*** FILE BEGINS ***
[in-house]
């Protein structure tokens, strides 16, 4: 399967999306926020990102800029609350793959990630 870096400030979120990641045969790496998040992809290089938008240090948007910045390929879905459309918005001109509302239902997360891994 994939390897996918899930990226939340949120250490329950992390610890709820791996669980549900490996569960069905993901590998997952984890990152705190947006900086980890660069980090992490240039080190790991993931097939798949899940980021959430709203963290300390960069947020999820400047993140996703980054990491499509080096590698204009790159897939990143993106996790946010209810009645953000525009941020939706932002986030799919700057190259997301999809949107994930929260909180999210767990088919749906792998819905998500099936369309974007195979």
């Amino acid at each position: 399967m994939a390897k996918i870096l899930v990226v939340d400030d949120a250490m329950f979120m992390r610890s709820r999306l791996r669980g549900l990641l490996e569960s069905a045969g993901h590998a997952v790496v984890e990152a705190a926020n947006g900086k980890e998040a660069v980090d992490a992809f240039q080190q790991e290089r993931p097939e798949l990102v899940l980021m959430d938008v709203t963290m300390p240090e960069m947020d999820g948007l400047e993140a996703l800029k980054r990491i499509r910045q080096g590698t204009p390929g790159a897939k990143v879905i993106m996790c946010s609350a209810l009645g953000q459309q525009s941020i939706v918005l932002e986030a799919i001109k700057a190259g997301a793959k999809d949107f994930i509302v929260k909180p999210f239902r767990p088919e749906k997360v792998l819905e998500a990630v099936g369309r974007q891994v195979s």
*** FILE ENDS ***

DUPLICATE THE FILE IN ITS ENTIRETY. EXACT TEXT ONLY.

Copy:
[in-house]
């Protein structure tokens, strides 16, 4: 399967999306926020990102800029609350793959990630 870096400030979120990641045969790496998040992809290089938008240090948007910045390929879905459309918005001109509302239902997360891994 994939390897996918899930990226939340949120250490329950992390610890709820791996669980549900490996569960069905993901590998997952984890990152705190947006900086980890660069980090992490240039080190790991993931097939798949899940980021959430709203963290300390960069947020999820400047993140996703980054990491499509080096590698204009790159897939990143993106996790946010209810009645953000525009941020939706932002986030799919700057190259997301999809949107994930929260909180999210767990088919749906792998819905998500099936369309974007195979």
């Amino acid at each position: 399967m994939a390897k996918i870096l899930v990226v939340d400030d949120a250490m329950f979120m992390r610890s709820r999306l791996r669980g549900l990641l490996e569960s069905a045969g993901h590998a997952v790496v984890e990152a705190a926020n947006g900086k980890e998040a660069v980090d992490a992809f240039q080190q790991e290089r993931p097939e798949l990102v899940l980021m959430d938008v709203t963290m300390p240090e960069m947020d999820g948007l400047e993140a996703l800029k980054r990491i499509r910045q080096g590698t204009p390929g790159a897939k990143v879905i993106m996790c946010s609350a209810l009645g953000q459309q525009s941020i939706v918005l932002e986030a799919i001109k700057a190259g997301a793959k999809d949107f994930i509302v929260k909180p999210f239902r767990p088919e749906k997360v792998l819905e998500a990630v099936g369309r974007q891994v195979s």